Freight set to return to Yorkshire’s Aire & Calder Navigation

Aire & Calder barges

Aire & Calder barges - Credit: CRT

Yorkshire’s Aire & Calder Navigation is finally set to go ahead with long-awaited plans for large commercial freight barges

The long-awaited return of large commercial freight barges to Yorkshire's Aire & Calder Navigation finally looks set to go ahead, following planning approval for a terminal on the outskirts of Leeds.

Until the 1990s the West Yorkshire waterway was busy with barges, carrying coal, oil and gravel. But the ending of coalmining and changes in the aggregates industry saw freight on the main length of the Goole to Leeds route dwindle to zero. By 2014, on the entire Canal & River Trust network there were only three regular heavy freight traffics (as opposed to small-scale operations such as coal and fuel delivered to boaters by narrowboat). CRT launched a project to "determine once and for all whether there is any real potential" for the waterways to play a role in freight carrying, narrowed it down to the A&C and the adjacent Sheffield & South Yorkshire Navigation (both of which could be upgraded to a European standard of 1300 tonnes with some work), and began to look for potential traffics and loading wharf sites.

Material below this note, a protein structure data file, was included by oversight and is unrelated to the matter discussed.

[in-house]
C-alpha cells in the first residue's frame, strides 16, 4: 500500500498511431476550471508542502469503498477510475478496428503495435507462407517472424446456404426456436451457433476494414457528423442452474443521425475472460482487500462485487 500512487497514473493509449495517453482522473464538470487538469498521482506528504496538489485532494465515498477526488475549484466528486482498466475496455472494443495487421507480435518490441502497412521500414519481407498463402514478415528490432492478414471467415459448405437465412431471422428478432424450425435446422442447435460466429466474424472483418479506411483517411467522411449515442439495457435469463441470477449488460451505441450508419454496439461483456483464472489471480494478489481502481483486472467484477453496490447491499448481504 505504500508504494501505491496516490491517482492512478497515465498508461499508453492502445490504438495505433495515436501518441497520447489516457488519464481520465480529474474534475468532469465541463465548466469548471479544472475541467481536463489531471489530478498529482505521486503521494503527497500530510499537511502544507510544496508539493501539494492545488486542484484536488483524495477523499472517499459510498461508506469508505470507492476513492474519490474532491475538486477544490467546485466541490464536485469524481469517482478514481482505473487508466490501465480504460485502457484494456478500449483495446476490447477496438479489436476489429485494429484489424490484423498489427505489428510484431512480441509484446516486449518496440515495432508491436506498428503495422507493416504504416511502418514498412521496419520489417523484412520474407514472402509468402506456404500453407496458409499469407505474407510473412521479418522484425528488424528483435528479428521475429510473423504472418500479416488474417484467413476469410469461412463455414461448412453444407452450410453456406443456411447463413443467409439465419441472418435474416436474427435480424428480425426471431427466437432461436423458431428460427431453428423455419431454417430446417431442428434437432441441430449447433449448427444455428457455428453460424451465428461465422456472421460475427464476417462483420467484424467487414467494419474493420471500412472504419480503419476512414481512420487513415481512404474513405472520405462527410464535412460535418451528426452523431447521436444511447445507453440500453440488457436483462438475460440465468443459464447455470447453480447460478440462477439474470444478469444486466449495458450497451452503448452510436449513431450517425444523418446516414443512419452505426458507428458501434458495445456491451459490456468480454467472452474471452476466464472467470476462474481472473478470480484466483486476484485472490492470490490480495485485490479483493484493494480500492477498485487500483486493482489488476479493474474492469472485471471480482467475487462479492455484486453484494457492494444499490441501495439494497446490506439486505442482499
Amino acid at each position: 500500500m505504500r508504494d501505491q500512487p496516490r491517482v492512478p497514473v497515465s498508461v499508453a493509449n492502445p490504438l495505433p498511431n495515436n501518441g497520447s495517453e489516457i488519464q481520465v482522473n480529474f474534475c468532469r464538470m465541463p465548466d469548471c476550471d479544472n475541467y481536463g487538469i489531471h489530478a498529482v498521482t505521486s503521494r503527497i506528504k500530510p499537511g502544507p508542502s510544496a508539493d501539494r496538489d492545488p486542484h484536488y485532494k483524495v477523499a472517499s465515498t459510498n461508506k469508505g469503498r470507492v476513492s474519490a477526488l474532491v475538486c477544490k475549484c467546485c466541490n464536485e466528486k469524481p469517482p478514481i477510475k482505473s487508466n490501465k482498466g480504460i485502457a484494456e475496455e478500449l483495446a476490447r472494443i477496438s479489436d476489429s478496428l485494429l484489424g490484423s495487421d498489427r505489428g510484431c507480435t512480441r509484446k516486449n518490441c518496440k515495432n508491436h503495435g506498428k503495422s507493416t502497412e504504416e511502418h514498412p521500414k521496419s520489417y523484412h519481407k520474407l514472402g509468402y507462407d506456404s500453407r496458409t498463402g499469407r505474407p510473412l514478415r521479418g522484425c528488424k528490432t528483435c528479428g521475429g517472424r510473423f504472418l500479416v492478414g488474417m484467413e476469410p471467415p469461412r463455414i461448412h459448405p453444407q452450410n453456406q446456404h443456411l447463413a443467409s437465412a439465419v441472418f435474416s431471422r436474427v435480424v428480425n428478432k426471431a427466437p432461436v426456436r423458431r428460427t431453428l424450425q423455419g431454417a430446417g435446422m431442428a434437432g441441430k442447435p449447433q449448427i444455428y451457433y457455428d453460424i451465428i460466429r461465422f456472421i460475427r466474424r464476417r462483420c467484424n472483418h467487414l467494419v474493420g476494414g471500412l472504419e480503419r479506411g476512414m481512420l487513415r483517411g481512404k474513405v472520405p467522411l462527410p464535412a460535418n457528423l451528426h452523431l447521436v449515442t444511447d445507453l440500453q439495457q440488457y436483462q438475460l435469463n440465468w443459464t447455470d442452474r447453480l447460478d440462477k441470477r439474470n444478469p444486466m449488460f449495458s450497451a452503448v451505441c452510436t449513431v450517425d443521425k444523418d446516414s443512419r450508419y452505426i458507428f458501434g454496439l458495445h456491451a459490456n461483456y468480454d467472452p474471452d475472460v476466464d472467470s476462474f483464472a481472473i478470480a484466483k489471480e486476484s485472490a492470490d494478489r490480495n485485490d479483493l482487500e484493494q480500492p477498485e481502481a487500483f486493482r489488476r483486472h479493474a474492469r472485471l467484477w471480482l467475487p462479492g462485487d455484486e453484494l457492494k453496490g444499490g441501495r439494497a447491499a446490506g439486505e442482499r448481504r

The result is planning approval for Leeds Inland Port at Stourton Wharf, which could take up to half a million tonnes a year off Yorkshire's roads, carrying freight directly into the city from the North Sea. CRT is discussing the £3.37m funding with the West Yorkshire Combined Authority, and construction will begin during 2020. Initial loads of aggregates could be followed by container freight and other goods.

Leeds City Council executive member James Lewis said: "Utilising our waterways better to improve the flow of road traffic and cut air pollution is a real step forward in helping to shape the city's greener, cleaner future."